KUALA LUMPUR, Oct 4 — A Singaporean academic today backed the idea of enacting an anti-hopping law for politicians in Malaysia, in view of the country’s political history.
In a Malaysiakini report, Kevin Tan from the Singapore Management University made the statement in response to an attendee’s question on whether he agreed with Prime Minister Tun Dr Mahathir Mohamad’s stance that the country didn’t need such laws during a question-and-answer session at the regional LawAsia Constitutional and Rule of Law Conference 2019 here.
Tan said such a law was required in light of members of a political party suddenly jumping to a different party at critical moments after general elections.
“I do not think I agree with Tun’s (Mahathir) response. Anti-hopping law is important, given the political history of Malaysia.
“We saw members of different (political) parties enticed to switch between parties at critical moments following (general) elections.
“We have people switching parties, and (a situation where) somebody runs to the Palace to appoint a new MB (mentri besar).
“That is more dangerous than the perceived right to decide to hop,” Tan said at the conference.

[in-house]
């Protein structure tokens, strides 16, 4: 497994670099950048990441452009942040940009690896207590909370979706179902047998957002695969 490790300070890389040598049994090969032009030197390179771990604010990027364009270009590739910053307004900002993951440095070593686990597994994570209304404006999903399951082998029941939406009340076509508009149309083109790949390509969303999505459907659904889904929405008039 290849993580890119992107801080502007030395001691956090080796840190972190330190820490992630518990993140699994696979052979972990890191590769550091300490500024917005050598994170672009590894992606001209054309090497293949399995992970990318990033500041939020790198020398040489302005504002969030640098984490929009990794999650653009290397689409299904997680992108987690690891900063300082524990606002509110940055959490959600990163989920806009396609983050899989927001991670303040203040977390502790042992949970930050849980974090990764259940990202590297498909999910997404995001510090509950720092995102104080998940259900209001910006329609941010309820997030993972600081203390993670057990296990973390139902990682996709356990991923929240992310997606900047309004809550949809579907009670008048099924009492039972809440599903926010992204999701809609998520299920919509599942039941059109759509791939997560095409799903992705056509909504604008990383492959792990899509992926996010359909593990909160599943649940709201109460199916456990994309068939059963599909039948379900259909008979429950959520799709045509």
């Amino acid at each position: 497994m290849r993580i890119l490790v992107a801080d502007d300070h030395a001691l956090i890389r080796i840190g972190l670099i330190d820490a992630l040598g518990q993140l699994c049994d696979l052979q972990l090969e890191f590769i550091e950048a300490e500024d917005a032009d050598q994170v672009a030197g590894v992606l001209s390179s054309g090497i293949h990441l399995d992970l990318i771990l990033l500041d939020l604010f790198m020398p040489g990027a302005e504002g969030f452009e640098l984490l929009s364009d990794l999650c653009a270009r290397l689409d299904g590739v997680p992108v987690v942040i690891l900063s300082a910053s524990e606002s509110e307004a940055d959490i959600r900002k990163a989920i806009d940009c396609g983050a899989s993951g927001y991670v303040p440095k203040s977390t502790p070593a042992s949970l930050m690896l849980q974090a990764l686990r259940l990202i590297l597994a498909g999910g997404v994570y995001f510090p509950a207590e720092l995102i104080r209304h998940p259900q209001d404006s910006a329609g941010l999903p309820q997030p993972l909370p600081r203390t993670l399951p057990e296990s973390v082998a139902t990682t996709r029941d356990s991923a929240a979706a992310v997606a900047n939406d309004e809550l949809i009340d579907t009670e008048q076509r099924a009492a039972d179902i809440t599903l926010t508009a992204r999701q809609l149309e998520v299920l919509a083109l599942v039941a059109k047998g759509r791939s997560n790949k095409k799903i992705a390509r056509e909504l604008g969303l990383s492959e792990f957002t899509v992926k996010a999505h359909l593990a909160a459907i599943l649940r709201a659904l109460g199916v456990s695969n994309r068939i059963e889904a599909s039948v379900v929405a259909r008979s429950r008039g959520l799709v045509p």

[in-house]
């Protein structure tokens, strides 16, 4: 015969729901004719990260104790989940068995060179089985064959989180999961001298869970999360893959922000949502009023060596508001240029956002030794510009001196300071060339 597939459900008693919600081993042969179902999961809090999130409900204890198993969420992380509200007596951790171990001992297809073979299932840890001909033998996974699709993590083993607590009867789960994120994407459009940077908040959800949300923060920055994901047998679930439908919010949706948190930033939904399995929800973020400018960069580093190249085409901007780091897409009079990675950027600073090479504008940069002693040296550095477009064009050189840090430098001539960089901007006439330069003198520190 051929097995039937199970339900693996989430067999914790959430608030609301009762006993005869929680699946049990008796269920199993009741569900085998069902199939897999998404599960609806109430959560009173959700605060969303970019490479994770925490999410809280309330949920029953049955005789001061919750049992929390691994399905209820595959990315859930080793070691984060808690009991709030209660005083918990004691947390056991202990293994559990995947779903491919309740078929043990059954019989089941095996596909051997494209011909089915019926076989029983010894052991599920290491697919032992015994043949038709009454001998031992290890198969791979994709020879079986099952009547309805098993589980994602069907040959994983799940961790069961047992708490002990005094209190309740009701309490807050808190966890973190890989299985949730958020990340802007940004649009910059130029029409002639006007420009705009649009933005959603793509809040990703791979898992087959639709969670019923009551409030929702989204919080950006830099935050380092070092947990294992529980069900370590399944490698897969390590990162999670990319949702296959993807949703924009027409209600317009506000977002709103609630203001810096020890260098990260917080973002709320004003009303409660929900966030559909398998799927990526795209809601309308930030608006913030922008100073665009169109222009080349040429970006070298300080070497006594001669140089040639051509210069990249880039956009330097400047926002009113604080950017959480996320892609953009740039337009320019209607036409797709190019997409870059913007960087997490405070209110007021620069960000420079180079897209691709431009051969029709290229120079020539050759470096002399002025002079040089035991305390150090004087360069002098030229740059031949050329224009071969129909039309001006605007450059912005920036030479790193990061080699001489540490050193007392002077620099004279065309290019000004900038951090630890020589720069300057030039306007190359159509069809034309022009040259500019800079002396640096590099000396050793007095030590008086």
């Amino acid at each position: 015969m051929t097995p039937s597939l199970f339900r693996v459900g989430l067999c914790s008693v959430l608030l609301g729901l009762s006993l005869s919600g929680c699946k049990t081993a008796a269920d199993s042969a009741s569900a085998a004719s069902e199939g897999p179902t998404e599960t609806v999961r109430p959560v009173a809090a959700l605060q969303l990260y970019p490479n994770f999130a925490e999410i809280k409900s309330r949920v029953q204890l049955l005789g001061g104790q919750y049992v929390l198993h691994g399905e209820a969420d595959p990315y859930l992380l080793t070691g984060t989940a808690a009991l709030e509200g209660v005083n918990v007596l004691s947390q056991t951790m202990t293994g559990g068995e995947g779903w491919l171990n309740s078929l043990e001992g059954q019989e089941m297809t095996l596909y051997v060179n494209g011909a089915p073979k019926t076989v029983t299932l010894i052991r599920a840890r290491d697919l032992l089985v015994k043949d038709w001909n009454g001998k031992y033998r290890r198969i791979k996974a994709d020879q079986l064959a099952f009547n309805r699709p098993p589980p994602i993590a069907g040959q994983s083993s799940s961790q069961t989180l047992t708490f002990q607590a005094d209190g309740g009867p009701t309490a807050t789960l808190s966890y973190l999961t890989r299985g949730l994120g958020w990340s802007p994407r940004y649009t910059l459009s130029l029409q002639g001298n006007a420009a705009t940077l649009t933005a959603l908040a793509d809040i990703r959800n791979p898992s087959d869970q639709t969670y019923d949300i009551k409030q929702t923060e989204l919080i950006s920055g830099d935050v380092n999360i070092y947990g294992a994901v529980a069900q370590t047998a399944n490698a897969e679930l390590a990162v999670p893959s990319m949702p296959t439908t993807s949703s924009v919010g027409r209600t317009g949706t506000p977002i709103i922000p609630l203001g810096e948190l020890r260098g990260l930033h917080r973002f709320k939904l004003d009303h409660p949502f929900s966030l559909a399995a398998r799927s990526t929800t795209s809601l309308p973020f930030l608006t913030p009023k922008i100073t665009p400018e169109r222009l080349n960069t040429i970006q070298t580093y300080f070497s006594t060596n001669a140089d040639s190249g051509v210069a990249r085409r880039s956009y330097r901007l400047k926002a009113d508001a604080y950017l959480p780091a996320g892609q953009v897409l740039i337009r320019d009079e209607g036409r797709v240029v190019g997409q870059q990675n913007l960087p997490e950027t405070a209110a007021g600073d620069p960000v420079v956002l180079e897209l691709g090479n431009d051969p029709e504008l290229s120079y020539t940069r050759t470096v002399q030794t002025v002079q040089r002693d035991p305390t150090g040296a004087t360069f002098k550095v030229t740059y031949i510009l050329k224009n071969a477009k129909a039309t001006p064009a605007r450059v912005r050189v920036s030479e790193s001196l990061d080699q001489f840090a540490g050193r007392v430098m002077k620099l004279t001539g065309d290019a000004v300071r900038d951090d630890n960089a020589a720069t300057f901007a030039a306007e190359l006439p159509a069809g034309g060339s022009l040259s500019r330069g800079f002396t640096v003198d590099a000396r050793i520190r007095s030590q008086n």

Tan was among the speakers during a session moderated by lawyer Datuk Ambiga Sreenevasan titled ‘Why a Separation of Powers in Government? Its Importance to Constitutionalism’.
Earlier, Dr Mahathir during a question-and-answer session after his keynote speech at the conference said there was no need for anti-hopping laws as members of a political party linked to a bad government may need to switch sides.
“When faced with a government that is really bad, and you cannot hop, do you still have to stay with the government? I think that is not going to contribute to good governance.
“So I think you should be able to hop and change party. And you do that for good reasons, not because you see that if you are close to the new PM (prime minister), you might become a minister. If that is the reason why you are hopping, that is bad,” he said.
Dr Mahathir said even though a political party member should not hop for frivolous reasons, party-hopping was acceptable in circumstances where said members have self-control and self-discipline as well as doing good for a living.
During Parliament last year, de facto Law Minister Datuk Liew Vui Keong said in a parliamentary written reply that an anti-party hopping law to deter lawmakers from defecting was not in the works as every citizen had the right under the Federal Constitution to form association.
Liew had cited a Federal Court case involving the Kelantan state assemblyman Nordin Salleh in 1992. PAS had its own anti-hopping rule then, and when Nordin switched to Umno, the case went to court.
The apex court then ruled that such a rule was void as it violated freedom of association under Article 10 of the Constitution.